The Finch Formerly Known As Gold

13 January 2004

Who says we can't?

Emperor Misha can give you lots of reasons why the President's it's-not-really-amnesty plan is something less than wonderful, but the argument that truly knots the Imperial BVDs is the one that goes like this:

"But we CAN'T deport 8 million illegals, that's just IMPOSSIBLE!"

Oh, yeah?

The word "impossible" is, quite possibly, the most un-American word that I've ever heard, it's the very embodiment of what has turned Europe into the bilge of the civilized word.

And that's just ONE argument.

It's just as idiotic as saying that it's simply "impossible" to abolish highway robbery federal pork programs financed by payroll taxes. Or saying that since we've got millions of burglaries every year, it would be simply "impossible" to continue enforcing laws against it. Let's legalize burglary, why don't we? We can't prevent it, after all, so let's just bring down the statistics by making it legal.

And Spoons attacks the same premise from a different angle entirely:

Once you accept that income taxes should be at least 50%, then your spectrum of tax policy options shrinks mightily. Once you accept that the Constitution requires Affirmative Action, then your spectrum of policy options shrinks mightily. Of course, if you don't accept these things....

The President is buying a dubious premise: we can't really do anything about the however many million illegals we already have, so let's do something with that all-important "feel-good" quality, preferably before the election. His options, shall we say, have shrunk mightily. Nothing particularly unusual about this motivation, but it's still disheartening to see it.

Besides, the word that counts here isn't the word that's said, which is "can't", but the word that's meant, which is "won't".

If we're going to take this war-on-terror stuff seriously, we have to have control of our borders, not because Mexico is sending us terrorists — they aren't — but because any weak point can and will be exploited by terrorists. So long as the borders remain porous, so long as there is little or no fear of deportation, Homeland Security is nothing more than a guy in a suit with a bunch of paint chips.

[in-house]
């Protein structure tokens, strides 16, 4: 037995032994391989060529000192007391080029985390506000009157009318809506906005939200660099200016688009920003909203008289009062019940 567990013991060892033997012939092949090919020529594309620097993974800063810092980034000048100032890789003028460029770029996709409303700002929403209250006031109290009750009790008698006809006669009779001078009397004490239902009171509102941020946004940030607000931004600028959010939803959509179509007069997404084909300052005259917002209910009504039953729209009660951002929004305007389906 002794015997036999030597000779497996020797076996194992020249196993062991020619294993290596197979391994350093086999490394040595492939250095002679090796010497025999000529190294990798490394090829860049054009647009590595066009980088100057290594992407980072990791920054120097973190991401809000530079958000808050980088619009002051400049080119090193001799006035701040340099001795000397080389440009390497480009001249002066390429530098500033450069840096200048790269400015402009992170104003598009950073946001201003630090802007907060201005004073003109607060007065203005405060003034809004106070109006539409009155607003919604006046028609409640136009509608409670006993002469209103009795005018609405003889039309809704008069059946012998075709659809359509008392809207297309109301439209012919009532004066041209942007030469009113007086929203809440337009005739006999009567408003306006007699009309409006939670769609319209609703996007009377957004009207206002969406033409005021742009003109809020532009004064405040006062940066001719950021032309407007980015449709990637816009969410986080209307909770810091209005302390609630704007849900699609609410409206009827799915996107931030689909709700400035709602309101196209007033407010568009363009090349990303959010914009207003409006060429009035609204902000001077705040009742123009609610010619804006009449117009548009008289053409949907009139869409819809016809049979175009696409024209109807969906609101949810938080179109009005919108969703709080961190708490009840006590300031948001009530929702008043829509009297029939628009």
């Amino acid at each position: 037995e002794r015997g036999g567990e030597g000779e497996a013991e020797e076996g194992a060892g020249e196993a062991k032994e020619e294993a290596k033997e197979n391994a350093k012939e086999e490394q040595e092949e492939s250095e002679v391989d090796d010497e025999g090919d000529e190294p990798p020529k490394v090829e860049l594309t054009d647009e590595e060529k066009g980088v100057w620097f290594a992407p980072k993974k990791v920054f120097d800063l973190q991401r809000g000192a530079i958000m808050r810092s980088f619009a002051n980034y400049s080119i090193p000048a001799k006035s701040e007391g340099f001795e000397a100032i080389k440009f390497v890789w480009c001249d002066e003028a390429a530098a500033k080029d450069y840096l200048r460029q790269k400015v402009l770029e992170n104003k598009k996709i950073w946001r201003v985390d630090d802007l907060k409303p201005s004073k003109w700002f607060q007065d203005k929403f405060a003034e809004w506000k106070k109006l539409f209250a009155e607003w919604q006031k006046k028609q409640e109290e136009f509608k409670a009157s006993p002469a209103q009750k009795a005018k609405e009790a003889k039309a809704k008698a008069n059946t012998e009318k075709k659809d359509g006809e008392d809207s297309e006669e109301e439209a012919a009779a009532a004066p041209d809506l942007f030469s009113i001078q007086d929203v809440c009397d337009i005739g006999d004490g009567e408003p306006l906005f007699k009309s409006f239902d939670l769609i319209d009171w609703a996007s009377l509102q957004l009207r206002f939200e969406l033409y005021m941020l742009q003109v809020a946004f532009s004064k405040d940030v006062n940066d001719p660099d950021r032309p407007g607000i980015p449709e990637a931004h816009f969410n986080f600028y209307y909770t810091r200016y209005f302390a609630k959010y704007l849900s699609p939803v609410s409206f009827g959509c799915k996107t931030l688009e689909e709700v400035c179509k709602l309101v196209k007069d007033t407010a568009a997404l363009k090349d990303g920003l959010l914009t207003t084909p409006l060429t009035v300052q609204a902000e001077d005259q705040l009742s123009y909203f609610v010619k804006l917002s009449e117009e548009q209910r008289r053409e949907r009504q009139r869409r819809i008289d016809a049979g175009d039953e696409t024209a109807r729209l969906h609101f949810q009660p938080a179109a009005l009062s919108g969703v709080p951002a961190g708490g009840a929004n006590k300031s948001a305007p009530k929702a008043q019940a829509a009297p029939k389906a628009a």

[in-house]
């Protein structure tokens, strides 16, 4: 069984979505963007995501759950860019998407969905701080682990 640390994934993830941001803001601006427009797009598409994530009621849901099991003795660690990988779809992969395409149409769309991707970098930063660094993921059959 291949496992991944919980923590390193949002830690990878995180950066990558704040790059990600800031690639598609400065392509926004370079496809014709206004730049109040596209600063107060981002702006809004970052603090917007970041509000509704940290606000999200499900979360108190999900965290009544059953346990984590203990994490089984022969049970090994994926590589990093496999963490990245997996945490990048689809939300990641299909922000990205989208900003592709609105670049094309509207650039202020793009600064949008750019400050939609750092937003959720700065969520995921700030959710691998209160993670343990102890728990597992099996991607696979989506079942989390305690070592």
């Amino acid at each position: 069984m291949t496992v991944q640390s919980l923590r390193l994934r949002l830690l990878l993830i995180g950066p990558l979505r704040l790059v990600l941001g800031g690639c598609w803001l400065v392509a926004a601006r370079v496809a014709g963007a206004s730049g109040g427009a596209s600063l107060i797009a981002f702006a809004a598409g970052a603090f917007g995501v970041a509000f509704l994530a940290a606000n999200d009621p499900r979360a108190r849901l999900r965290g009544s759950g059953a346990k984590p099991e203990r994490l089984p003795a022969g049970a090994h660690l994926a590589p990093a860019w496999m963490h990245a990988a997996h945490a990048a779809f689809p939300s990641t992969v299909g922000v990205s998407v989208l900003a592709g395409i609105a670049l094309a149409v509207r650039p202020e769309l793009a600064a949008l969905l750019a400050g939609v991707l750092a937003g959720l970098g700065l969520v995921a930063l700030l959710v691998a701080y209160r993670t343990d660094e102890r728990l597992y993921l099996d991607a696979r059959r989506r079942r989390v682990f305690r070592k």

Posted at 8:30 AM to Political Science Fiction


I'll go out on a limb here and say we can't. Or, at the very least, we won't.

Truth is, the steady flow of people crossing the Rio Grande will cease only when the quality of life on that side of the border is somewhat akin to the quality of life on this side of the border. Take a hard look at those news photos from Vicente Fox's big shindig in Monterrey. Behind those big hotels and convention centers are literally millions of people, people who live in the worst kind of abject poverty. People with kids to support, people with the same dreams as the rest of us, but with absolutely no hope other than making it to the US.

As long as America needs workers to mow her grass, take out her trash, pick her crops and drive
her taxicabs, people can and will find a way across that river. Unless we are willing to re- build the Berlin wall and stretch across south Texas, unless we are willing to take troops out of Iraq and Afganistan and station them on top of that wall, people are gonna find a way across that river, I guarandamtee it.

Posted by: ronbailey at 8:09 PM on 13 January 2004

Kinda makes "exporting jobs" a good idea after all, if they're being exported to the right place...

Posted by: McGehee at 5:38 AM on 14 January 2004

It sounds crazy to say but the real cause of the rapidly increasing rate of immigration is NAFTA. Most middle to upper class Mexicans are staying in Mexico (and I don't blame them, Mexico is a beautiful country. I've been tempted to move there more than once) but poor Mexicans, particularly rural Mexicans have been crunched by NAFTA. The reason is that while there have been more manufacturing jobs in certain areas, for the most part farmers have suffered there. Folks there have farmed corn for thousands upon thousands of years but now thanks to NAFTA are unable to compete against America's corporate ag machine. Nobody can grow corn as cheap as America, so these small farmers are now destitute and are making the trek north. I find this incredibly tragic that people who were once were independent farmers are now our janitors here in this country.

Posted by: J. M. Branum at 1:08 PM on 18 January 2004

Another good argument for killing our farm subsidies, at least. :)

Posted by: CGHill at 1:14 PM on 18 January 2004